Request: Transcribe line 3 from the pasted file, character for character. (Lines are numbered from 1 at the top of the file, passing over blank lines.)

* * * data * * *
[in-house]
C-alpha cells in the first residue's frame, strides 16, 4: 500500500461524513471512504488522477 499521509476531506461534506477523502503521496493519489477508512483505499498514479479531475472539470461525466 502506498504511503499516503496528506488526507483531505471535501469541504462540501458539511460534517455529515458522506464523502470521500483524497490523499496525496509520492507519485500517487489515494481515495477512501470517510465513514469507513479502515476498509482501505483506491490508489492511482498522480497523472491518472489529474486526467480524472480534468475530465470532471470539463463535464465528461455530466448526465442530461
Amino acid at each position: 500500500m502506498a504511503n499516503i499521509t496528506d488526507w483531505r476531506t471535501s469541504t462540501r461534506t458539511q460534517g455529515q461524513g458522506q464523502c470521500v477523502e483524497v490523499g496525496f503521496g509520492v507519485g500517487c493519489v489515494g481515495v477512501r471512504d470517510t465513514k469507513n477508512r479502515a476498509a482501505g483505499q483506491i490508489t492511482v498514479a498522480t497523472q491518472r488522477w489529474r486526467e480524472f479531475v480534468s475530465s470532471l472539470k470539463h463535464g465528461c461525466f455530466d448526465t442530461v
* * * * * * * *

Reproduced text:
Amino acid at each position: 500500500m502506498a504511503n499516503i499521509t496528506d488526507w483531505r476531506t471535501s469541504t462540501r461534506t458539511q460534517g455529515q461524513g458522506q464523502c470521500v477523502e483524497v490523499g496525496f503521496g509520492v507519485g500517487c493519489v489515494g481515495v477512501r471512504d470517510t465513514k469507513n477508512r479502515a476498509a482501505g483505499q483506491i490508489t492511482v498514479a498522480t497523472q491518472r488522477w489529474r486526467e480524472f479531475v480534468s475530465s470532471l472539470k470539463h463535464g465528461c461525466f455530466d448526465t442530461v